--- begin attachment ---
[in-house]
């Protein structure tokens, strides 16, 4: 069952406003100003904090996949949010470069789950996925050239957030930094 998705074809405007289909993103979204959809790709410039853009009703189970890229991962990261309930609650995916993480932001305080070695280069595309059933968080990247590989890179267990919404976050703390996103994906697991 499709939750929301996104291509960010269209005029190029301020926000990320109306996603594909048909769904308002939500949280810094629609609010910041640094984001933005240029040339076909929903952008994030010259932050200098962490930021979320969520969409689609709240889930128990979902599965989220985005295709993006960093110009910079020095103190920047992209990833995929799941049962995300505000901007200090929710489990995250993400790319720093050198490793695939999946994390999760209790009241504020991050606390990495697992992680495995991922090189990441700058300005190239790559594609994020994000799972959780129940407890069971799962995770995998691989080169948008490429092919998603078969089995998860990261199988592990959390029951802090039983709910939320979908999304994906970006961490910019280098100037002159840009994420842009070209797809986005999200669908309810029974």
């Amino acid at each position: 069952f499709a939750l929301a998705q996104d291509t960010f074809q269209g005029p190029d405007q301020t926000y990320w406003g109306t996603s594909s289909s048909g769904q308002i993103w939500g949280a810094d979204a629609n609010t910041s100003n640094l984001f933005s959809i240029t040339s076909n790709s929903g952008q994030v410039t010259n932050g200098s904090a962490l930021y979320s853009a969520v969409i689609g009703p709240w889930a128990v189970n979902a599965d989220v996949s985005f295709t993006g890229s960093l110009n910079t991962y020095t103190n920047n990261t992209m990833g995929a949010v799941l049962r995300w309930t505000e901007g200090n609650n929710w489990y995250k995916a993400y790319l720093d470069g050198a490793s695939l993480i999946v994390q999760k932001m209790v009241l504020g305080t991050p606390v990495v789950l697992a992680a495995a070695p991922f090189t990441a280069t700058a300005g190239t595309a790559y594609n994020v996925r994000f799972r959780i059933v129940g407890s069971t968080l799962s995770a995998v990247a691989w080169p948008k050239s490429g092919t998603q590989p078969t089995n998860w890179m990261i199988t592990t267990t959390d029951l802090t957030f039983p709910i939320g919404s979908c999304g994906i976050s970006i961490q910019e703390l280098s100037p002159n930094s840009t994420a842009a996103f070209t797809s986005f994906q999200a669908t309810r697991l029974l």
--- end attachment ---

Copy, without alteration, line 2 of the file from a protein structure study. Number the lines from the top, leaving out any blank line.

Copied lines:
């Protein structure tokens, strides 16, 4: 069952406003100003904090996949949010470069789950996925050239957030930094 998705074809405007289909993103979204959809790709410039853009009703189970890229991962990261309930609650995916993480932001305080070695280069595309059933968080990247590989890179267990919404976050703390996103994906697991 499709939750929301996104291509960010269209005029190029301020926000990320109306996603594909048909769904308002939500949280810094629609609010910041640094984001933005240029040339076909929903952008994030010259932050200098962490930021979320969520969409689609709240889930128990979902599965989220985005295709993006960093110009910079020095103190920047992209990833995929799941049962995300505000901007200090929710489990995250993400790319720093050198490793695939999946994390999760209790009241504020991050606390990495697992992680495995991922090189990441700058300005190239790559594609994020994000799972959780129940407890069971799962995770995998691989080169948008490429092919998603078969089995998860990261199988592990959390029951802090039983709910939320979908999304994906970006961490910019280098100037002159840009994420842009070209797809986005999200669908309810029974």